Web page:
Best city in world can tick off a few more accomplishments
Voted ‘Best City in the World’ by the OECD, Canberra is also earning itself some pretty high merits for its property performance
Healthy rental growth – the second-highest capital city growth, at 1.8%, in the year to
January 2016 – is just one indicator that Canberra’s tumultuous performance of recent years, largely due to government unrest and job cuts, may be settling down.
The bush capital has always stood separate from the Australian capital city crowd, which is driven by government movements and heavily reliant on the public service sector – and has been far from stable in recent years.
However, Canberra maintains high wages compared to the national average, and a consistently low unemployment rate, which the ABS Labour Force February Survey reveals is 4.9% and second only to the NT’s.
These factors have underpinned a stable but slow growth pattern for the Territory, achieving 1.7% all-dwelling growth in the year to March 2016, according to the CoreLogic RP Data Index.
Buyer confidence picks up
Penny Hyde, ACT and NSW licensed agent from Penny Hyde Buyer’s Agents, is seeing increasing confidence in the market after Canberra’s quiet growth over the past 12 months.
“Houses were the real winner, with some suburbs, such as Aranda and Weetangera, so far experiencing an addition of around $100,000 to median prices since last year,” says Hyde.
“The apartment market is the only sector that showed negative growth due to a strong component of new builds.”
Among the growth drivers are the side effects of the Mr Fluffy scheme, with many displaced homeowners seeking to stay in their own neighbourhoods, says Hyde. “Buyers are willing to pay premium prices just to achieve that goal.”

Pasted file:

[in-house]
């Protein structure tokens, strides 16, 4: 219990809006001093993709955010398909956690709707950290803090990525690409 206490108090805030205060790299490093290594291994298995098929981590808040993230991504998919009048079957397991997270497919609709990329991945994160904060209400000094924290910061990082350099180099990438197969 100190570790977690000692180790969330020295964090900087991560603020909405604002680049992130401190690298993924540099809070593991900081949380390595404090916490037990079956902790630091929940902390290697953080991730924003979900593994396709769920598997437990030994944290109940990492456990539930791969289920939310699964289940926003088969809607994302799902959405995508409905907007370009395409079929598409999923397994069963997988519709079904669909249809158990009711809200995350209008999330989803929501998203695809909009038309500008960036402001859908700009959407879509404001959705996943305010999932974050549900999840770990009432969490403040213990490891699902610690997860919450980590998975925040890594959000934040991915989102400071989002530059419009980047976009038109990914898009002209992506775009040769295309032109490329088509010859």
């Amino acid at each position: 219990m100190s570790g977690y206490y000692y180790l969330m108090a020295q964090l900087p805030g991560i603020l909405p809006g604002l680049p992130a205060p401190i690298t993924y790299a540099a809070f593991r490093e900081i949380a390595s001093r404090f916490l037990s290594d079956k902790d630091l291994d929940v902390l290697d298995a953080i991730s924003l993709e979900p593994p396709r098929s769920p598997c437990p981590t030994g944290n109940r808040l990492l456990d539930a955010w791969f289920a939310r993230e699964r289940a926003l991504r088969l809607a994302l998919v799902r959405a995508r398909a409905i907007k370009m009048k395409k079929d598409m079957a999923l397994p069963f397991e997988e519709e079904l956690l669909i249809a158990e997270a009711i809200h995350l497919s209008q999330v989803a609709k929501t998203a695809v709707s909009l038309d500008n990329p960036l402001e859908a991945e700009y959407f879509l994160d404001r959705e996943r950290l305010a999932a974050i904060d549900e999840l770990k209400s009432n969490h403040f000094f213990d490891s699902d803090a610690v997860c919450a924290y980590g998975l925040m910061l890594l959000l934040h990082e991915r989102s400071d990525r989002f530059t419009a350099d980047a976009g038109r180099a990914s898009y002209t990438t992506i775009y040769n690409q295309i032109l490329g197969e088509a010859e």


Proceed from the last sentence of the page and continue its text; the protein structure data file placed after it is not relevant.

While Canberra has often been painted in a somewhat ‘ho-hum’ light, major urban redevelopments currently being planned by the ACT Government could add some much-needed colour to the city canvas, and attract a new wave of residents and boost the city’s tourism profile. The City and Gateway Urban Renewal Strategy aims to “transform and re-imagine the city” by creating a unique and vibrant district focusing on Canberra’s premier gateway, Northbourne Avenue, says ACT Planning.
With plans such as this in the pipeline, and further urban revival picking up pace in its inner suburbs, Canberra is slowly emerging with its own modern identity. Formerly industrial zones, the thriving
Foreshore and Braddon
’s hipster Lonsdale Street precinct, are now two of Canberra’s most sought-after locations.
Hyde says the revival of Braddon mirrors the edgy factor that can be experienced in Melbourne. “There are some amazing concept buildings going up in the area and tenants and people alike are flocking to the suburb.”
SUBURB TO WATCH
Casey: New suburb stacks up for investors
With only a 20-minute commute from Canberra CBD and 4km from Gungahlin
Town Centre, Casey is a newly developed suburb with plenty of plans in the pipeline.
Catering primarily to young families, the suburb offers both affordability and value. Nick Paine, sales consultant at Luton Properties, says it’s possible to pick up a four-bedroom family home from $550,000. “For investors, those houses are getting 5%, if not more, from their rentals,” he says.
According to Paine, renters are looking for smaller three-bedroom, single-garage homes. And while Springbank Rise may be considered the more prestigious suburb – with some homes valued at over
$1m – Paine believes the gap in status is getting smaller.
The new Casey Market Town, tipped to be Canberra’s most vibrant and trendy shopping centre and dining precinct, will be a major drawcard for the suburb and growth driver for nearby streets, particularly given the younger demographic who flock to the area.
Serviced by Barton Highway and with easy access to Canberra Airport, Casey is in high demand “because it’s so easy for people to live here”, says Paine.
Can you afford to buy in this suburb? Find out how much you can borrow